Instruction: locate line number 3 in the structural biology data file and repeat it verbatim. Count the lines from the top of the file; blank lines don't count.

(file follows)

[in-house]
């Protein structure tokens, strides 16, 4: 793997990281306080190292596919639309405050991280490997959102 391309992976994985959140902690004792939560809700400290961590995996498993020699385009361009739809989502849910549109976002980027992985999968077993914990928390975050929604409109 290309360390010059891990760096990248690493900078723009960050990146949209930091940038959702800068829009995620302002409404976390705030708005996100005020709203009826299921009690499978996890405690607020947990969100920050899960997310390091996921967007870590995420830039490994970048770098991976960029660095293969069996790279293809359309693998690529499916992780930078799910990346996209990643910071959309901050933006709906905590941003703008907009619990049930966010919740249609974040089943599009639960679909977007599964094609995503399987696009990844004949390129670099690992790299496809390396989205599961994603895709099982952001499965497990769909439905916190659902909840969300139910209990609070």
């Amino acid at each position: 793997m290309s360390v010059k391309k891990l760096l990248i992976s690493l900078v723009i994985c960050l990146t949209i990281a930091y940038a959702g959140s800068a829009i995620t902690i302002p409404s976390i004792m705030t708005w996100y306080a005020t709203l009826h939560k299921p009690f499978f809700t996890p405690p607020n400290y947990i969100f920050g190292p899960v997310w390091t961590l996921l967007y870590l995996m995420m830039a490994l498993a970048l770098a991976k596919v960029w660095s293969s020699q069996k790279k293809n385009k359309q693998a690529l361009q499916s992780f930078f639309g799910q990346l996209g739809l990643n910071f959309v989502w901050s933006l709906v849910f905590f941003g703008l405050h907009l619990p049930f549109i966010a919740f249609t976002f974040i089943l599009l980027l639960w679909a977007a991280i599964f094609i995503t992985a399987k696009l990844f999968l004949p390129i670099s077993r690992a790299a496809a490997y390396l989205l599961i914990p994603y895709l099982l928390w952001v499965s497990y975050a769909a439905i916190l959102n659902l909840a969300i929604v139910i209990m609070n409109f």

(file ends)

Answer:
């Amino acid at each position: 793997m290309s360390v010059k391309k891990l760096l990248i992976s690493l900078v723009i994985c960050l990146t949209i990281a930091y940038a959702g959140s800068a829009i995620t902690i302002p409404s976390i004792m705030t708005w996100y306080a005020t709203l009826h939560k299921p009690f499978f809700t996890p405690p607020n400290y947990i969100f920050g190292p899960v997310w390091t961590l996921l967007y870590l995996m995420m830039a490994l498993a970048l770098a991976k596919v960029w660095s293969s020699q069996k790279k293809n385009k359309q693998a690529l361009q499916s992780f930078f639309g799910q990346l996209g739809l990643n910071f959309v989502w901050s933006l709906v849910f905590f941003g703008l405050h907009l619990p049930f549109i966010a919740f249609t976002f974040i089943l599009l980027l639960w679909a977007a991280i599964f094609i995503t992985a399987k696009l990844f999968l004949p390129i670099s077993r690992a790299a496809a490997y390396l989205l599961i914990p994603y895709l099982l928390w952001v499965s497990y975050a769909a439905i916190l959102n659902l909840a969300i929604v139910i209990m609070n409109f």